Sitka resident Mary Todd Anderson — like all senior Alaskans who qualify — is exempt from paying property tax on the first $150,000 of value in her primary residence. In Sitka, that amounts to a $900 discount on her tax bill. “It should be tightened,” she says, “but coming to my house 12 times is punitive and intrusive.” The city, however, is striving for fairness and accuracy: It’s already found 8-percent of those claiming the exemption aren’t eligible. (KCAW photo/Robert Woolsey)

The City of Sitka is performing an audit of homes eligible for property tax exemptions, and at least one senior is crying foul.

Mary Todd Anderson is hoping others join her in opposing the city’s plans to visit her home once a month for an entire year, to ensure that she’s actually living in her exempt property.

Downloadable audio.

Note: The Sitka Assembly will discuss the Senior Citizen Property Tax Exemption as an agenda item toward the end of its regular meeting Thursday, November 8.

Chances are you’ve never heard about a property tax audit program quite like the one Sitka is using. The local assessing department doesn’t just review paperwork. Someone actually shows up at your house — once a month for a year.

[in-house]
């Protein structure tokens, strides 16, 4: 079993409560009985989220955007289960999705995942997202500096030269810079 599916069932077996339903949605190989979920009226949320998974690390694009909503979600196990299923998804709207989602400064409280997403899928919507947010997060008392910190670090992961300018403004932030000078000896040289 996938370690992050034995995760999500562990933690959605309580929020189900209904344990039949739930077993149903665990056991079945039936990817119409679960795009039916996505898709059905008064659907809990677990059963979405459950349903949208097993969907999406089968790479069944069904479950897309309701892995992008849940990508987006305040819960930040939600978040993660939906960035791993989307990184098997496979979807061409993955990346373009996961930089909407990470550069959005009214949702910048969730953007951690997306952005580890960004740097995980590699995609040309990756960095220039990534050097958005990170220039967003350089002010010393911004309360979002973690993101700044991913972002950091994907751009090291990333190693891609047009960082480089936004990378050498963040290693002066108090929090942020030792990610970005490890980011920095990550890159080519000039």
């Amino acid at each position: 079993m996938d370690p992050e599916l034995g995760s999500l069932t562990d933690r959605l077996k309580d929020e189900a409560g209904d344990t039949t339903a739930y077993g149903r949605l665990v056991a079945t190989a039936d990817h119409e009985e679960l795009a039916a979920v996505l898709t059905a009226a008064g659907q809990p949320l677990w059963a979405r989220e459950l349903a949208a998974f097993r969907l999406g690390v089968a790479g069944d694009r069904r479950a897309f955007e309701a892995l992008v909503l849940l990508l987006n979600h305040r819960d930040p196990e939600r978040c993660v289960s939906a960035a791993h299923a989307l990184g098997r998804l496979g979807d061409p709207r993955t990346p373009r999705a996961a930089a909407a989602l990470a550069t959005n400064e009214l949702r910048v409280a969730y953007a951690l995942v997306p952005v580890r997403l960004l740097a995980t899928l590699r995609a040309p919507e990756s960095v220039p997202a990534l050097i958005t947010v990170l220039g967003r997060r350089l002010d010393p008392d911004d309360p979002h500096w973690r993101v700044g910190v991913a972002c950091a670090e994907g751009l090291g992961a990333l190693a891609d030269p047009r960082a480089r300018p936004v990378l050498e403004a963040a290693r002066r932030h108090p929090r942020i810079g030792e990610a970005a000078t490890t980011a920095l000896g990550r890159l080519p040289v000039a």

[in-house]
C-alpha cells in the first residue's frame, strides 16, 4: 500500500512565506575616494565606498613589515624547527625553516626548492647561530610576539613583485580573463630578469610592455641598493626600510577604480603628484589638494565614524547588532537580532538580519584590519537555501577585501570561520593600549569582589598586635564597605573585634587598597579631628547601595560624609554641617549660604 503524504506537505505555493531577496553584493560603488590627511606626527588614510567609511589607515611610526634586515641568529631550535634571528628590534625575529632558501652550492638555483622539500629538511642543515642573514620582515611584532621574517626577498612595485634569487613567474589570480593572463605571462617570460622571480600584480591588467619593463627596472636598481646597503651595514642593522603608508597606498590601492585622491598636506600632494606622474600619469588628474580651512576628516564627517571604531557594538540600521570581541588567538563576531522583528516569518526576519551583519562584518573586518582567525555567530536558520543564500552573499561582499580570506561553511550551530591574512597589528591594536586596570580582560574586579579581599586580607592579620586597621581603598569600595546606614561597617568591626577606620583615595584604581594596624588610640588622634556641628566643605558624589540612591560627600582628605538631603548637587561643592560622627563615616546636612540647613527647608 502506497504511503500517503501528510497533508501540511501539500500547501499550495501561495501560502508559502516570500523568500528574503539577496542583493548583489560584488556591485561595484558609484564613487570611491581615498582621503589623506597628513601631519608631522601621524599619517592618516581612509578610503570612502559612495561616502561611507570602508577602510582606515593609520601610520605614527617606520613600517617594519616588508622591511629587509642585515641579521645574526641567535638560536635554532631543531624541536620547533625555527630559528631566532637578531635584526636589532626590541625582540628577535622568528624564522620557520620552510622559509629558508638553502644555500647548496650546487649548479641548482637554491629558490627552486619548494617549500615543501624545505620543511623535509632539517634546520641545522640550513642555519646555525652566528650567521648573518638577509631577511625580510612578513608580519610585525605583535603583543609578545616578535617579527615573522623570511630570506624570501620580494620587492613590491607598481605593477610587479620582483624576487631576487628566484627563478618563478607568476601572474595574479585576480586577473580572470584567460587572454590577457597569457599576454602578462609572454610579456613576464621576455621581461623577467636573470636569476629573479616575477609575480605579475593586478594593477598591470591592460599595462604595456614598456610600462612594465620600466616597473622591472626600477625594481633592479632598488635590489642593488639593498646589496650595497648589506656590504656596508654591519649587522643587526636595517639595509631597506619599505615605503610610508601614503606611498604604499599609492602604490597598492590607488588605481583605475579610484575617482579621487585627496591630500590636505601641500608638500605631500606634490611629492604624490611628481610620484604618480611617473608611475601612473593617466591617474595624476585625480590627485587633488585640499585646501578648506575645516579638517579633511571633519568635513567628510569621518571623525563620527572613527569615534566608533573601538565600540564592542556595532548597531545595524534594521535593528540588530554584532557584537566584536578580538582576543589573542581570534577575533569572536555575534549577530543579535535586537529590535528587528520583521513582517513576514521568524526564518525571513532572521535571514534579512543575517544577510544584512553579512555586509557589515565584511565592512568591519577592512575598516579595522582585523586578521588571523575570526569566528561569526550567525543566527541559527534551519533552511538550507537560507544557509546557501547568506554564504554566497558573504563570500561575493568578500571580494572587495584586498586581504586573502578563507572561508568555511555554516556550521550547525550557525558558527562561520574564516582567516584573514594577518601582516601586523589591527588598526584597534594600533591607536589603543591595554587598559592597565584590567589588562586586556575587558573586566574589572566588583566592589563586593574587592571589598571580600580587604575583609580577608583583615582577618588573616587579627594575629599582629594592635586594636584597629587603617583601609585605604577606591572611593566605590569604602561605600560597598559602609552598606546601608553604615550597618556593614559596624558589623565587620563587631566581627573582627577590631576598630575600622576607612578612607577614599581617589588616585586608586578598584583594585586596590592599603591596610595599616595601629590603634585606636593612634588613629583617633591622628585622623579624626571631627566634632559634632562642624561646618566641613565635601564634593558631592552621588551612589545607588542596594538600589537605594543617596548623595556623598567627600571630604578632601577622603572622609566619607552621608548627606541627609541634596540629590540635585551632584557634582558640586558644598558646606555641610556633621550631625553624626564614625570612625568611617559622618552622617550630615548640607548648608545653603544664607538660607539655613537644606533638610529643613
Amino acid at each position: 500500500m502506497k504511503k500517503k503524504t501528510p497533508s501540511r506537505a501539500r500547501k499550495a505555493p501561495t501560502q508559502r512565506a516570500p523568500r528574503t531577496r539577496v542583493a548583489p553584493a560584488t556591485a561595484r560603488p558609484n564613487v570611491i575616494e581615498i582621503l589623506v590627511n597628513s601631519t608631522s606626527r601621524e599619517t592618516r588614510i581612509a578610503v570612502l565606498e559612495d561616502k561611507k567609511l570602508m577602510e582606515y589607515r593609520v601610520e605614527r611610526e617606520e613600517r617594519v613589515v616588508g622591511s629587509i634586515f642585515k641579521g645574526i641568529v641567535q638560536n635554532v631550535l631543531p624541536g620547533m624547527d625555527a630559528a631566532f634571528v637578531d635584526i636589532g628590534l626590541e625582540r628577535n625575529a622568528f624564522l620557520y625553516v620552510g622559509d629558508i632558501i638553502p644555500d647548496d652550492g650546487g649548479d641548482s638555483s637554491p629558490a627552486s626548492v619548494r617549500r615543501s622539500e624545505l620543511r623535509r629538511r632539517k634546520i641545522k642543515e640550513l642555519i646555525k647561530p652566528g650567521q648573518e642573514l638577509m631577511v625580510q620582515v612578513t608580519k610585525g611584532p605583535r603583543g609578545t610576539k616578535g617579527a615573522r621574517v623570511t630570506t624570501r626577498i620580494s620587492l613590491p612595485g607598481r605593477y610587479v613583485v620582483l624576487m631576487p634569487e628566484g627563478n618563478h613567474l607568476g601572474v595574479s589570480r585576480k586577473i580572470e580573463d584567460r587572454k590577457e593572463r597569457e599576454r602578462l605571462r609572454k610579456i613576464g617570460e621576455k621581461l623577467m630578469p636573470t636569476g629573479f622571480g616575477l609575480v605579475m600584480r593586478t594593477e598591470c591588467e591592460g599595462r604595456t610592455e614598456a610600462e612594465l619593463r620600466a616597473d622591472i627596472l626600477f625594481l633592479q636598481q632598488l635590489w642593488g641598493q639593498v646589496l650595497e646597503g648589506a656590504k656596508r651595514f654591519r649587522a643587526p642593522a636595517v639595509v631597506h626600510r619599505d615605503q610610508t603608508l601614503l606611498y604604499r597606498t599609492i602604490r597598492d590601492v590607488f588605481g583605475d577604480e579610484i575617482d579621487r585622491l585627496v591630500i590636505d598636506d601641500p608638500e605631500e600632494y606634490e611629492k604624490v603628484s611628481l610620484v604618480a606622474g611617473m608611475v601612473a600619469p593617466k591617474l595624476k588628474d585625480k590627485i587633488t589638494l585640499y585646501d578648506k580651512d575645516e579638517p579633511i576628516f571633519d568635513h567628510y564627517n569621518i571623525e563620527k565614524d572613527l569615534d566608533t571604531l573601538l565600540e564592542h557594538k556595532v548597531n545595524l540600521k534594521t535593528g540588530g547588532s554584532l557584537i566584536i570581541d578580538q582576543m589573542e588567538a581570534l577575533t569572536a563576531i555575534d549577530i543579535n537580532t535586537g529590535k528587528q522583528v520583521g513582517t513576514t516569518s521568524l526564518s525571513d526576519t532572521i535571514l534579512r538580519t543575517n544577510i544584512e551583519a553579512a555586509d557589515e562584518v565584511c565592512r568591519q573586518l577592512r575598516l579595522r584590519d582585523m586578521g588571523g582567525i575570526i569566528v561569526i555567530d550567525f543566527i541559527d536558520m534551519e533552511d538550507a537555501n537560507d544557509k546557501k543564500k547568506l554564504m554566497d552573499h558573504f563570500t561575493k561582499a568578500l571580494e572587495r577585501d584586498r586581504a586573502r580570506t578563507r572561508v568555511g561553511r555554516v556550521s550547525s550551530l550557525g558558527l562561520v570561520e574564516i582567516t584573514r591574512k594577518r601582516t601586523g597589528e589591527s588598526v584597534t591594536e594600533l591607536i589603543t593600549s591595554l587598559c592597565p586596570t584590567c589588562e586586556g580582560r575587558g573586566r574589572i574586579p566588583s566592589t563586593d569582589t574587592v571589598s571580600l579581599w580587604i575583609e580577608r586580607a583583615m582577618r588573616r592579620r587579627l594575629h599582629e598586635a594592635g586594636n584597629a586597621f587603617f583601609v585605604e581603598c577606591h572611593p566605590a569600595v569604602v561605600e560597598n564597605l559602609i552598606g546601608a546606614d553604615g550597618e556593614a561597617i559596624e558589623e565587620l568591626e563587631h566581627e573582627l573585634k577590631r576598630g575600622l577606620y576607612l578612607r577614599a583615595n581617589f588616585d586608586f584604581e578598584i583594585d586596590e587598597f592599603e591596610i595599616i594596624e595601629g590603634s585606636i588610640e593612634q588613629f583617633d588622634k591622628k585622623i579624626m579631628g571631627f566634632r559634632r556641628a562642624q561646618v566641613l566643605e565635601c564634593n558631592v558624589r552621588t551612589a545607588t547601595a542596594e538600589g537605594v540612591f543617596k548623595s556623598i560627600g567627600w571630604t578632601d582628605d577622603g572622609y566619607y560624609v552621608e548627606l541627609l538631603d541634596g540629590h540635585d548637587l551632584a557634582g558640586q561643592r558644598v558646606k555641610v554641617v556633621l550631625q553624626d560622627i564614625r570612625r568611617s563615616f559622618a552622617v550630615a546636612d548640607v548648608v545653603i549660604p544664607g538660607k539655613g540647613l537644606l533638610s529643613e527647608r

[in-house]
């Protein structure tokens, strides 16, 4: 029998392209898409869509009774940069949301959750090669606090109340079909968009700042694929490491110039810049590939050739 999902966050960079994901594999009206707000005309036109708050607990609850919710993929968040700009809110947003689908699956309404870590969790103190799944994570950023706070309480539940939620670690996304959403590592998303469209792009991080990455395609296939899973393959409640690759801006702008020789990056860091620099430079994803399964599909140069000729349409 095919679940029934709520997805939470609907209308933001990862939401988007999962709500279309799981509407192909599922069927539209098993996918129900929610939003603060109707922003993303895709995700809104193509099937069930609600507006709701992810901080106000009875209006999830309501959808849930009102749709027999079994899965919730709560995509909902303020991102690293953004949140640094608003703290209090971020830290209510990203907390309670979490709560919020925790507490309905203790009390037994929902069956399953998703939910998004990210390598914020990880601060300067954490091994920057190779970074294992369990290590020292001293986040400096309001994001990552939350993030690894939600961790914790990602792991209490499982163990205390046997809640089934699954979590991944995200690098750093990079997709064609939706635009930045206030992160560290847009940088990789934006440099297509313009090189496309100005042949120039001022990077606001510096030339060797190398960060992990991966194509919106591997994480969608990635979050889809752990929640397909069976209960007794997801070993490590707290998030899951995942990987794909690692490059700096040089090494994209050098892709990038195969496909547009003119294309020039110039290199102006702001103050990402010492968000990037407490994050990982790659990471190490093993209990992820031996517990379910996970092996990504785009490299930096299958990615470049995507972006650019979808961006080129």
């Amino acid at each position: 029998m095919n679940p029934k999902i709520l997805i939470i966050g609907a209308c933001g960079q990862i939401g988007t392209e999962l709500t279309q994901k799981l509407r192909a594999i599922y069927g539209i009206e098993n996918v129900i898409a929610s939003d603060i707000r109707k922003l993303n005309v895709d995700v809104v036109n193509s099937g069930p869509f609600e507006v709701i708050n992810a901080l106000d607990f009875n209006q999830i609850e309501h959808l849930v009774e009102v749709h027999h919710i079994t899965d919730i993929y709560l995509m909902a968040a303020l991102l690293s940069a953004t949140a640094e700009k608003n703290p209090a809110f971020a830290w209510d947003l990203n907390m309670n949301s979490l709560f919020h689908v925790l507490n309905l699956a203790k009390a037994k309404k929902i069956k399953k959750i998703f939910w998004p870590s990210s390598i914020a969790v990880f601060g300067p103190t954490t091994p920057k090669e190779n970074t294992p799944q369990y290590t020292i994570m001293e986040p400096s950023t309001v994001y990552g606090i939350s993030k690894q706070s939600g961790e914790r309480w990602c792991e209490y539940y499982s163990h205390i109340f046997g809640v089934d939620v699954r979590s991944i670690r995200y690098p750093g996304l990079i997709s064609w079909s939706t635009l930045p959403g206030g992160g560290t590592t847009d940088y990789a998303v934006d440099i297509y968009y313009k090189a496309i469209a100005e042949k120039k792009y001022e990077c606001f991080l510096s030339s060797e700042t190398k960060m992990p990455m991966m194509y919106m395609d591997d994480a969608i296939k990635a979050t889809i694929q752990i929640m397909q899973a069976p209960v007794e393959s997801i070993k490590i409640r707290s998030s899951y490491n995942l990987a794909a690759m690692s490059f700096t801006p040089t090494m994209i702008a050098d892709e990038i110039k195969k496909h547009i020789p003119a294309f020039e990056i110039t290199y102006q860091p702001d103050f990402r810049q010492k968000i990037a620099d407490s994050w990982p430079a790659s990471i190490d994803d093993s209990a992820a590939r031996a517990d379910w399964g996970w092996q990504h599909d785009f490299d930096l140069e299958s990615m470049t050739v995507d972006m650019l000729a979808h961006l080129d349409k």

“Twelve monthly checks that they come to your door in the first two weeks of every month. And if I’m there, they just identify who I am: Hi, you’re Mary Todd Anderson? Great, we’re on our way.”

For Mary Todd Anderson there’s nothing “great” about this audit technique.

“If I’m not there they hang a notice on the doorknob that says I have basically until the end of the month to come in and identify who I am and sign off, in essence, that I’m Mary Todd Anderson.”

Sitka has started this face-to-face audit program because it can. Anchorage, for instance, exempts 16,000 homes from property taxes. In Sitka, there are only 590 homes in the property tax exemption program, and only a randomly-selected ten-percent of them — 59 — are being audited.